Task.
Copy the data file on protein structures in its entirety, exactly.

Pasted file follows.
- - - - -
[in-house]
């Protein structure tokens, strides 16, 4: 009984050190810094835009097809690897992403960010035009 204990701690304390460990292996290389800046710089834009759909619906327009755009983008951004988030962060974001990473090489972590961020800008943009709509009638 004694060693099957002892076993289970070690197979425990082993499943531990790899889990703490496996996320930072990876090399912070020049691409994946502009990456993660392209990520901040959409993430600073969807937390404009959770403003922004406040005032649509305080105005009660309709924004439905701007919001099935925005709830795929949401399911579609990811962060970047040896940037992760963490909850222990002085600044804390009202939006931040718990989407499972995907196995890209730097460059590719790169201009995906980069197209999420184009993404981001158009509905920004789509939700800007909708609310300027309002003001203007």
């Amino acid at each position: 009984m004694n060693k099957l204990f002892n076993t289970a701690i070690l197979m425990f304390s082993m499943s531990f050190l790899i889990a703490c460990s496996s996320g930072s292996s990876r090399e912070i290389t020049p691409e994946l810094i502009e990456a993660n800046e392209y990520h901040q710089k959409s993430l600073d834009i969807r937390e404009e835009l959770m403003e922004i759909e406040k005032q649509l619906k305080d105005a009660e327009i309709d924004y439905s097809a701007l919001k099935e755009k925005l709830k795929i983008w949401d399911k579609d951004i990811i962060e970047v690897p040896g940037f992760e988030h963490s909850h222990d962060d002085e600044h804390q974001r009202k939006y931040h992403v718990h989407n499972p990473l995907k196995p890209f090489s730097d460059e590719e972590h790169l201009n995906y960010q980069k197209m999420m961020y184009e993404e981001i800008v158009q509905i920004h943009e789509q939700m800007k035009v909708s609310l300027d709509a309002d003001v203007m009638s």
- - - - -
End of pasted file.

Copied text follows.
[in-house]
């Protein structure tokens, strides 16, 4: 009984050190810094835009097809690897992403960010035009 204990701690304390460990292996290389800046710089834009759909619906327009755009983008951004988030962060974001990473090489972590961020800008943009709509009638 004694060693099957002892076993289970070690197979425990082993499943531990790899889990703490496996996320930072990876090399912070020049691409994946502009990456993660392209990520901040959409993430600073969807937390404009959770403003922004406040005032649509305080105005009660309709924004439905701007919001099935925005709830795929949401399911579609990811962060970047040896940037992760963490909850222990002085600044804390009202939006931040718990989407499972995907196995890209730097460059590719790169201009995906980069197209999420184009993404981001158009509905920004789509939700800007909708609310300027309002003001203007």
């Amino acid at each position: 009984m004694n060693k099957l204990f002892n076993t289970a701690i070690l197979m425990f304390s082993m499943s531990f050190l790899i889990a703490c460990s496996s996320g930072s292996s990876r090399e912070i290389t020049p691409e994946l810094i502009e990456a993660n800046e392209y990520h901040q710089k959409s993430l600073d834009i969807r937390e404009e835009l959770m403003e922004i759909e406040k005032q649509l619906k305080d105005a009660e327009i309709d924004y439905s097809a701007l919001k099935e755009k925005l709830k795929i983008w949401d399911k579609d951004i990811i962060e970047v690897p040896g940037f992760e988030h963490s909850h222990d962060d002085e600044h804390q974001r009202k939006y931040h992403v718990h989407n499972p990473l995907k196995p890209f090489s730097d460059e590719e972590h790169l201009n995906y960010q980069k197209m999420m961020y184009e993404e981001i800008v158009q509905i920004h943009e789509q939700m800007k035009v909708s609310l300027d709509a309002d003001v203007m009638s």